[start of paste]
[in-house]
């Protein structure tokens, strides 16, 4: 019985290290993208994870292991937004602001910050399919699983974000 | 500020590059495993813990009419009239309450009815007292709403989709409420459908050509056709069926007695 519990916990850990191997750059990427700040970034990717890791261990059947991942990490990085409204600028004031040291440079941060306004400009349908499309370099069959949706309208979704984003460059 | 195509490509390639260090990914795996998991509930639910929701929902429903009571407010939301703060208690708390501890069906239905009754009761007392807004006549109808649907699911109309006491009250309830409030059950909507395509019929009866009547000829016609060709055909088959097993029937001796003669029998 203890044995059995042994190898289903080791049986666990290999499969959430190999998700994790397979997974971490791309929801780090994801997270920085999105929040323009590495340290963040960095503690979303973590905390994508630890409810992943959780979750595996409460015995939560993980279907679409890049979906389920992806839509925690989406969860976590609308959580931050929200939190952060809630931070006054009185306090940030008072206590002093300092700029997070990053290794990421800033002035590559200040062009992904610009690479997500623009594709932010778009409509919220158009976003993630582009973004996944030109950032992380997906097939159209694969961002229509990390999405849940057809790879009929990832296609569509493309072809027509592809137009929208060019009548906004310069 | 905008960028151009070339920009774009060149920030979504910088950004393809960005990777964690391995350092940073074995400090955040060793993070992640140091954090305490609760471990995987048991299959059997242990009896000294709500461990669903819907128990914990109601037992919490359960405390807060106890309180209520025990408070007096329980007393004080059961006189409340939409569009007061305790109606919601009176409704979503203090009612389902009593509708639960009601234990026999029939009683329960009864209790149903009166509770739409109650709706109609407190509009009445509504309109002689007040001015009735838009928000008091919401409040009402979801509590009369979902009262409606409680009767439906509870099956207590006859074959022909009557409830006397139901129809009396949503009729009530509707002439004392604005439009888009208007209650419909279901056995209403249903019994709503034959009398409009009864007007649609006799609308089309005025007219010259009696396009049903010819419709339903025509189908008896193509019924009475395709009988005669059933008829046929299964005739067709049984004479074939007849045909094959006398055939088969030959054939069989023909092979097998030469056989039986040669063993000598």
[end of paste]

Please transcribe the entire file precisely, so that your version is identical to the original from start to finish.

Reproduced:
[in-house]
């Protein structure tokens, strides 16, 4: 019985290290993208994870292991937004602001910050399919699983974000 | 500020590059495993813990009419009239309450009815007292709403989709409420459908050509056709069926007695 519990916990850990191997750059990427700040970034990717890791261990059947991942990490990085409204600028004031040291440079941060306004400009349908499309370099069959949706309208979704984003460059 | 195509490509390639260090990914795996998991509930639910929701929902429903009571407010939301703060208690708390501890069906239905009754009761007392807004006549109808649907699911109309006491009250309830409030059950909507395509019929009866009547000829016609060709055909088959097993029937001796003669029998 203890044995059995042994190898289903080791049986666990290999499969959430190999998700994790397979997974971490791309929801780090994801997270920085999105929040323009590495340290963040960095503690979303973590905390994508630890409810992943959780979750595996409460015995939560993980279907679409890049979906389920992806839509925690989406969860976590609308959580931050929200939190952060809630931070006054009185306090940030008072206590002093300092700029997070990053290794990421800033002035590559200040062009992904610009690479997500623009594709932010778009409509919220158009976003993630582009973004996944030109950032992380997906097939159209694969961002229509990390999405849940057809790879009929990832296609569509493309072809027509592809137009929208060019009548906004310069 | 905008960028151009070339920009774009060149920030979504910088950004393809960005990777964690391995350092940073074995400090955040060793993070992640140091954090305490609760471990995987048991299959059997242990009896000294709500461990669903819907128990914990109601037992919490359960405390807060106890309180209520025990408070007096329980007393004080059961006189409340939409569009007061305790109606919601009176409704979503203090009612389902009593509708639960009601234990026999029939009683329960009864209790149903009166509770739409109650709706109609407190509009009445509504309109002689007040001015009735838009928000008091919401409040009402979801509590009369979902009262409606409680009767439906509870099956207590006859074959022909009557409830006397139901129809009396949503009729009530509707002439004392604005439009888009208007209650419909279901056995209403249903019994709503034959009398409009009864007007649609006799609308089309005025007219010259009696396009049903010819419709339903025509189908008896193509019924009475395709009988005669059933008829046929299964005739067709049984004479074939007849045909094959006398055939088969030959054939069989023909092979097998030469056989039986040669063993000598």